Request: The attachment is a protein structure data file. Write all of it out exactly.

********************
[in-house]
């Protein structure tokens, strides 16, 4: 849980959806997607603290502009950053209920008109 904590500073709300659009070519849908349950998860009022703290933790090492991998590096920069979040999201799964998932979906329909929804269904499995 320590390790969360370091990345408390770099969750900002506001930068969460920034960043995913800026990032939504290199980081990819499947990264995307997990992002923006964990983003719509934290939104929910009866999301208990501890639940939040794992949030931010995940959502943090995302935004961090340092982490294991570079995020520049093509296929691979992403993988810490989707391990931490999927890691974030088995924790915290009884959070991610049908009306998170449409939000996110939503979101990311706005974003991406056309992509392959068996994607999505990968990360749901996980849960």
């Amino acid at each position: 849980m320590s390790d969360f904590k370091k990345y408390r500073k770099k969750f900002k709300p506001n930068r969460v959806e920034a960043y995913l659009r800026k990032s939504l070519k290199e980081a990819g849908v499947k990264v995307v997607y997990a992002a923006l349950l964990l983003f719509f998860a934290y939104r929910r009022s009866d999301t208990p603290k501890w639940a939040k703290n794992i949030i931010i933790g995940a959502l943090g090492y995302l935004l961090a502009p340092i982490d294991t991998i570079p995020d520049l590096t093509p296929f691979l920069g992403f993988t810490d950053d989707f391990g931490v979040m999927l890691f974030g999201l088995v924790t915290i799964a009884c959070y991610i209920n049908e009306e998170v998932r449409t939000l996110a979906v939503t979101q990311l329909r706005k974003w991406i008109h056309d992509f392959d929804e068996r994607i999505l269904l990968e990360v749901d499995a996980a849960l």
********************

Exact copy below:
[in-house]
């Protein structure tokens, strides 16, 4: 849980959806997607603290502009950053209920008109 904590500073709300659009070519849908349950998860009022703290933790090492991998590096920069979040999201799964998932979906329909929804269904499995 320590390790969360370091990345408390770099969750900002506001930068969460920034960043995913800026990032939504290199980081990819499947990264995307997990992002923006964990983003719509934290939104929910009866999301208990501890639940939040794992949030931010995940959502943090995302935004961090340092982490294991570079995020520049093509296929691979992403993988810490989707391990931490999927890691974030088995924790915290009884959070991610049908009306998170449409939000996110939503979101990311706005974003991406056309992509392959068996994607999505990968990360749901996980849960």
């Amino acid at each position: 849980m320590s390790d969360f904590k370091k990345y408390r500073k770099k969750f900002k709300p506001n930068r969460v959806e920034a960043y995913l659009r800026k990032s939504l070519k290199e980081a990819g849908v499947k990264v995307v997607y997990a992002a923006l349950l964990l983003f719509f998860a934290y939104r929910r009022s009866d999301t208990p603290k501890w639940a939040k703290n794992i949030i931010i933790g995940a959502l943090g090492y995302l935004l961090a502009p340092i982490d294991t991998i570079p995020d520049l590096t093509p296929f691979l920069g992403f993988t810490d950053d989707f391990g931490v979040m999927l890691f974030g999201l088995v924790t915290i799964a009884c959070y991610i209920n049908e009306e998170v998932r449409t939000l996110a979906v939503t979101q990311l329909r706005k974003w991406i008109h056309d992509f392959d929804e068996r994607i999505l269904l990968e990360v749901d499995a996980a849960l």